While some focussed on the perceived blasphemy, many others believed the novel was fundamentally about displaced peoples and displaced geographies in the time of Margaret Thatcher’s right-wing British government.

“It’s very much a book about the way in which migrant communities — largely South Asian, but he is also interested in Afro-Caribbeans and others — constitute themselves as a community… [It's about] the way in which they confront issues to do with identity, to do with history, to do with the past, to do with the future, and the way in which, particularly in Thatcherite Britain, they are treated as second-class citizens.”
Homi Bhabha

Several other writers and translators with links to Rushdie have been attacked or killed over the years. To name a few:

  • Ettore Capriolo, an English literature expert who had translated The Satanic Verses into Italian, was stabbed multiple times on July 4, 1991.
  • Hitoshi Igarashi, a 44-year-old Japanese scholar, was found stabbed to death at his office on July 12, 1991.
  • William Nygaard, who had put out a Norwegian translation of Rushdie's novel, was shot three times outside his home on Oct. 11, 1993.

Response to the attack

In the days since the attack, tremendous support has flowed in for Rushdie, praising his work and wishing him a speedy recovery.

Many publications have thrown up opinion pieces regarding Rushdie as an icon of freedom of speech and expression, and a reminder that those human rights must be regarded as paramount.

An Iranian government official has denied Tehran was involved in the assault, saying:

“We, in the incident of the attack on Salman Rushdie in the US, do not consider that anyone deserves blame and accusations except him and his supporters… Nobody has [the] right to accuse Iran in this regard."
Nasser Kanaani, the spokesman of Iran's Foreign Ministry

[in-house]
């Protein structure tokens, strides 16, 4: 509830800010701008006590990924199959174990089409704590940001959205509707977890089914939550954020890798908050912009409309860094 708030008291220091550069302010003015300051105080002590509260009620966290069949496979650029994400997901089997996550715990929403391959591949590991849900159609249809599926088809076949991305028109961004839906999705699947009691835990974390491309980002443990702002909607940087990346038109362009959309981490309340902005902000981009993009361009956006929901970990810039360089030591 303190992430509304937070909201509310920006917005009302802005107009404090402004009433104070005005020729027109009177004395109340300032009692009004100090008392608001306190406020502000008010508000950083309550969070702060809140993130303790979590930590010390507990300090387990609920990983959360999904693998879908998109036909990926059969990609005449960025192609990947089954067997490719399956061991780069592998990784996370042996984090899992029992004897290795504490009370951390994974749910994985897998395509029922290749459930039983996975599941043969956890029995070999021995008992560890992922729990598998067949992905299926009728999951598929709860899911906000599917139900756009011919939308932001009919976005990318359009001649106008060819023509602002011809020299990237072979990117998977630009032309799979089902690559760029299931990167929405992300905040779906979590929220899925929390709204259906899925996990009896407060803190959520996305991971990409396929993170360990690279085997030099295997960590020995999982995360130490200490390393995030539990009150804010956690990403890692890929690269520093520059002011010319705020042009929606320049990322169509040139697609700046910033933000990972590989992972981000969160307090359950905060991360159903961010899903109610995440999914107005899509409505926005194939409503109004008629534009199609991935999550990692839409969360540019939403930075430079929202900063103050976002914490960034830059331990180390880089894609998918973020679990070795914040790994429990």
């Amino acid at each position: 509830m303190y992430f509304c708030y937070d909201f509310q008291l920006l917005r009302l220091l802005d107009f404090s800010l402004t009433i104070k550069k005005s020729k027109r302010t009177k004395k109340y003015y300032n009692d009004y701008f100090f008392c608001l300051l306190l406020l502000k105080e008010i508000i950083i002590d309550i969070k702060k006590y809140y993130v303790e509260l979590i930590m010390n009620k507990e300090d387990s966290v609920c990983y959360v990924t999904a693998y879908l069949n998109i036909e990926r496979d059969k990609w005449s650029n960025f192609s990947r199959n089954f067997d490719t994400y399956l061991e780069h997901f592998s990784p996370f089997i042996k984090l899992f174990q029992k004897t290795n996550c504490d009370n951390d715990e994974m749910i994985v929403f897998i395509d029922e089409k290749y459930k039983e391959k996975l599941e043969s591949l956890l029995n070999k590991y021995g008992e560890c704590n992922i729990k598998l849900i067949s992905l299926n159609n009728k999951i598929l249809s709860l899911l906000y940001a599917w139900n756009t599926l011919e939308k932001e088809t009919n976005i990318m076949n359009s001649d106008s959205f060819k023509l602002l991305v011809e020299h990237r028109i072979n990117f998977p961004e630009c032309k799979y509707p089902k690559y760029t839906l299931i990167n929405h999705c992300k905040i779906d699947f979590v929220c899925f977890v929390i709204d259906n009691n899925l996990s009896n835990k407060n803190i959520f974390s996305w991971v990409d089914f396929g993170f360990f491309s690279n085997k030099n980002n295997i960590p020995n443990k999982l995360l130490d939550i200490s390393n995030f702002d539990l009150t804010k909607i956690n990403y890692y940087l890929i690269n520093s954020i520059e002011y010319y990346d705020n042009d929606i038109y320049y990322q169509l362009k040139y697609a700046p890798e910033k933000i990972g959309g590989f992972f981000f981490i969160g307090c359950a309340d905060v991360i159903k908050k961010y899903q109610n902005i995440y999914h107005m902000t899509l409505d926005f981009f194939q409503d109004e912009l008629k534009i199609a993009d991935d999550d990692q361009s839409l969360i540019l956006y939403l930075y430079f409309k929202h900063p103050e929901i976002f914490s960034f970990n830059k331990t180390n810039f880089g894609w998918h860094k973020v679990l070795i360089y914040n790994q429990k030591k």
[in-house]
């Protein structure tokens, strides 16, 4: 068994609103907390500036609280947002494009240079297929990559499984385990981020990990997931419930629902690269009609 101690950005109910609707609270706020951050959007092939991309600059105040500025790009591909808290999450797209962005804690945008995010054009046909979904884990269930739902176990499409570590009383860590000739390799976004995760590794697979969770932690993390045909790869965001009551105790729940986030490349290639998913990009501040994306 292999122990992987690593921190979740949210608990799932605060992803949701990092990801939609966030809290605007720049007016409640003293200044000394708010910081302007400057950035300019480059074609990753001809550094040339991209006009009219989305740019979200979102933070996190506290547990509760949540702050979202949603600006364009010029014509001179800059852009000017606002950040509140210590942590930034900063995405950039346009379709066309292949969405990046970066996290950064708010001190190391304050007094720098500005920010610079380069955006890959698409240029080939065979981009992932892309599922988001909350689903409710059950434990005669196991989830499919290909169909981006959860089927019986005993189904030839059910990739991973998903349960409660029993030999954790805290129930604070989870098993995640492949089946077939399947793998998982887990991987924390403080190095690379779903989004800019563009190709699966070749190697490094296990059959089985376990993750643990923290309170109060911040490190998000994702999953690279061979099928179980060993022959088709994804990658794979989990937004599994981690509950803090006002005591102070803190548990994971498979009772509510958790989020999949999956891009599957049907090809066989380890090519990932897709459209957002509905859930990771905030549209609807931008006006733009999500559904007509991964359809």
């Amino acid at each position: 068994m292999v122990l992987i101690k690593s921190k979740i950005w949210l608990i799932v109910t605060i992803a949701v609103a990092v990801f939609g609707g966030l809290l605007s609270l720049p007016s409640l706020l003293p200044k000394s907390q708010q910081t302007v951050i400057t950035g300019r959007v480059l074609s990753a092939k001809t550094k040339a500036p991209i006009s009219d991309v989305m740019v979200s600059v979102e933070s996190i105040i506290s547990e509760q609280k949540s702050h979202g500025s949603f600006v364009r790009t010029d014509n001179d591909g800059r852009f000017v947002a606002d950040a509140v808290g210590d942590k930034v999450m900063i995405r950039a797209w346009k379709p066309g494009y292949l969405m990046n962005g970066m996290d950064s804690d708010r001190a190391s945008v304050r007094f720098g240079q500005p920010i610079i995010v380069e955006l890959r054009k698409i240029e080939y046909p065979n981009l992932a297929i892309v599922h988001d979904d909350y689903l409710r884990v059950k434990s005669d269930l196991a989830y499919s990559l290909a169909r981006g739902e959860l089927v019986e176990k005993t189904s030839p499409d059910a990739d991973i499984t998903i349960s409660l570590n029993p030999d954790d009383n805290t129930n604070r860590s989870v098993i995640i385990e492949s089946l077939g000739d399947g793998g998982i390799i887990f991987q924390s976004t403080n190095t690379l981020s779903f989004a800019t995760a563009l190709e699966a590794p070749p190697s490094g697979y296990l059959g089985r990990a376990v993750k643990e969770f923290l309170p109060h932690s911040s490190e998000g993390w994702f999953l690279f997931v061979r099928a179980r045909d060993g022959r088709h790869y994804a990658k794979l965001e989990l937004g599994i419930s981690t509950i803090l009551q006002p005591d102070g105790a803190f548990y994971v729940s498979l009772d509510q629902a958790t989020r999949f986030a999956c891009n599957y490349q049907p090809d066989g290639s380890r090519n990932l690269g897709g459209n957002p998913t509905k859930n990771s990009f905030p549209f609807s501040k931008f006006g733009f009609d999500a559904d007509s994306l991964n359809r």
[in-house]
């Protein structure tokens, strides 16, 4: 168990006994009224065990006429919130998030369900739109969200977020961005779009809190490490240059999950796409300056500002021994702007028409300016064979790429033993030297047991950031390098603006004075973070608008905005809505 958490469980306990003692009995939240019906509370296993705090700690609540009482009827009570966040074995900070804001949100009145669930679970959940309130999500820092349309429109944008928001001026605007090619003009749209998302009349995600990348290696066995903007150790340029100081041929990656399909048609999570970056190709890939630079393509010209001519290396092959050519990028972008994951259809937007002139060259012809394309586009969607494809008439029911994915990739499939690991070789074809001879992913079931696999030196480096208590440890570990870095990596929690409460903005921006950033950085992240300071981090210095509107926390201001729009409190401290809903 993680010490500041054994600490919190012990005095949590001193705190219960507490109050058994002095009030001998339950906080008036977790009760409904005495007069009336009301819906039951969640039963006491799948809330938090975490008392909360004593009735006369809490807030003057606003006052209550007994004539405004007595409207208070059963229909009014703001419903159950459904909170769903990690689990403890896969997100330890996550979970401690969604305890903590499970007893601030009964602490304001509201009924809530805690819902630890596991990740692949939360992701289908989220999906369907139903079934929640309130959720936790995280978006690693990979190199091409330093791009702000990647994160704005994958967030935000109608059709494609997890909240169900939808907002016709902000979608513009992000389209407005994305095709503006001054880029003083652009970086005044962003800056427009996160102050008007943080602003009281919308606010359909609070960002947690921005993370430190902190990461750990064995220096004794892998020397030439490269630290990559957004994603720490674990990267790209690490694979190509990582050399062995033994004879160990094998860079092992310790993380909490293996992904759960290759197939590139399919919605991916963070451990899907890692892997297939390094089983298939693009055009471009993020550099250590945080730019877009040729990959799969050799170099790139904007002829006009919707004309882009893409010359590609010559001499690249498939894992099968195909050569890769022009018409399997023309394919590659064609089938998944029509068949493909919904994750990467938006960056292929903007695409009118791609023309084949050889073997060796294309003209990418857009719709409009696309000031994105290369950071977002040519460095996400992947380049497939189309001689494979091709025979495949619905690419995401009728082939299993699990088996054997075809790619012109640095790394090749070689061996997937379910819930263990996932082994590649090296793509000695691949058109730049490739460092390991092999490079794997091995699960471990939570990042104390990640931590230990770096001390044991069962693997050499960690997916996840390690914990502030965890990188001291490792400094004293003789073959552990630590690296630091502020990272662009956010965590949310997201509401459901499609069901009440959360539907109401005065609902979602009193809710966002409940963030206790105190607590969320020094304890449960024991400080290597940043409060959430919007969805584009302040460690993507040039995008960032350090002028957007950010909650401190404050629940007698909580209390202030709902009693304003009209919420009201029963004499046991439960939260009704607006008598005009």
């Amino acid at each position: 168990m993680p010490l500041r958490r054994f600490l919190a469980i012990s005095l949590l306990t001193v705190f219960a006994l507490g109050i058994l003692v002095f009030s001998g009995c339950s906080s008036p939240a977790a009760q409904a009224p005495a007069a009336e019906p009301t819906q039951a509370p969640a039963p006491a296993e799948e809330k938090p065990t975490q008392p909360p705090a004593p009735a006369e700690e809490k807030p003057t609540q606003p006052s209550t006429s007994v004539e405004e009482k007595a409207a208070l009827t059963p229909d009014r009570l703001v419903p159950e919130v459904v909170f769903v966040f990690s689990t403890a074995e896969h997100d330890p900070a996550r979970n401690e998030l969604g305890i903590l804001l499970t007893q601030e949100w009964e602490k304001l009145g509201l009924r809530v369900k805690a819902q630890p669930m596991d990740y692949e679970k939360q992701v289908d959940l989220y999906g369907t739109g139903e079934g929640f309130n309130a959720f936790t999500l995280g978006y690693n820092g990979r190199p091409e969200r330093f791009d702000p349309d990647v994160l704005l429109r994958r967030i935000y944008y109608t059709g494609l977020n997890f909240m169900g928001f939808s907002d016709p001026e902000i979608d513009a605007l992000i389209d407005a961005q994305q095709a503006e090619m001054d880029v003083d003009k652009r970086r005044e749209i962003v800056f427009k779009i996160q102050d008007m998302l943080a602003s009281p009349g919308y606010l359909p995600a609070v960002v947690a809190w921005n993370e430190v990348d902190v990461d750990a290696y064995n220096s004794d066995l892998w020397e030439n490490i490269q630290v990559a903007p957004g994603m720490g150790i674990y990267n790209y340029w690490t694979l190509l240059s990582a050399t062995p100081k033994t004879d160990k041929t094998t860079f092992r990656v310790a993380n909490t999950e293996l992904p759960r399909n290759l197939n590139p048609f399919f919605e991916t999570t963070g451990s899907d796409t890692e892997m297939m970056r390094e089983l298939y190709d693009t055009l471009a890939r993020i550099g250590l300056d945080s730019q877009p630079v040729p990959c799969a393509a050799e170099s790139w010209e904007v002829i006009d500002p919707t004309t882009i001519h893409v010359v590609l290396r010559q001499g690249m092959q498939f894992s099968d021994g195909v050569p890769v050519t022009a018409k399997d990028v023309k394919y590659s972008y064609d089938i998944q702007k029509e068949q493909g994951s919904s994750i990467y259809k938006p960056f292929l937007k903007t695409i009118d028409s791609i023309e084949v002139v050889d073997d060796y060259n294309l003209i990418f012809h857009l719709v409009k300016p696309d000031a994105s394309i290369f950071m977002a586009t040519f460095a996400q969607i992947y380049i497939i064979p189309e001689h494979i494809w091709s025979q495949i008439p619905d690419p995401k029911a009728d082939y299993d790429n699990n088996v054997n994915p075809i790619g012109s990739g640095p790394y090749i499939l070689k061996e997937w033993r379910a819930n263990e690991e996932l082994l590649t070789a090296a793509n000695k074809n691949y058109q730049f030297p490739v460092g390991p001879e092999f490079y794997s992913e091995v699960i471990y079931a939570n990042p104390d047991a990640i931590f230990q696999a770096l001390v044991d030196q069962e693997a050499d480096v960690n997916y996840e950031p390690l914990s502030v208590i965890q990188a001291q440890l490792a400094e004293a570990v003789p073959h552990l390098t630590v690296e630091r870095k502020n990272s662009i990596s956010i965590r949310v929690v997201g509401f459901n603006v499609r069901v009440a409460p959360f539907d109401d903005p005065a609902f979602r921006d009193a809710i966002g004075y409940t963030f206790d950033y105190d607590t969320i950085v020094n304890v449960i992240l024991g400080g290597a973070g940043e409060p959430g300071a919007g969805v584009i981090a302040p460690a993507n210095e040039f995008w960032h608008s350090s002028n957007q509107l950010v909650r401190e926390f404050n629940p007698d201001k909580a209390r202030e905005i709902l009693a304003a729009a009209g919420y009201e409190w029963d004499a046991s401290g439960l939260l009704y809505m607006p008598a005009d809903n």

Iranian media and newspapers have hailed the attack and praised the assailant in recent days, with ultraconservative Keyhan writing,

“Bravo to this courageous and duty-conscious man who attacked the apostate and depraved” Rushdie.

The man accused in the stabbing attack on Rushdie has pleaded not guilty to attempted murder and assault charges in what a prosecutor called a "pre-planned" crime.

The attack on Rushdie is a striking reminder that fiction — along with art, poetry, and comics — can be dangerous tools that hold real power and risks.

Learn More

Unveiled: How Western Liberals Empower Radical Islam

How do you move away from virtue signalling “I am not Islamophobic” to being virtuous, evangelising the doctrine of “equal rights for all”? Yasmine Mohammed has a guide for you.

Watch for free.

Islam and the Future of Tolerance

An atheist philosopher clashes with a former Islamist turned reformed Muslim over one of the most controversial topics of our time. They take this conversation public in hopes of changing the global conversation.

Rent or stream.

Speaking Out

Voices to follow

We Ignored Salman Rushdie's Warning

by Bari Weiss

Read the article.

Deadly Consequences: Salman Rushdie and Free Expression in the West

by Faisal Saeed Al Mutar

Read the article.

Where Salman Rushdie defied those who would silence him, today too many fear causing offence

by Kenan Malik

Read the article.

Salman Rushdieand the Cult of Offence

by Graeme Wood

Read the article.

To Support Salman Rushdie, Just Read Him

by Randy Boyagoda

Read the article.

Rushdie’s Moral Heroism

by The Quillette Editorial Board

Read the article.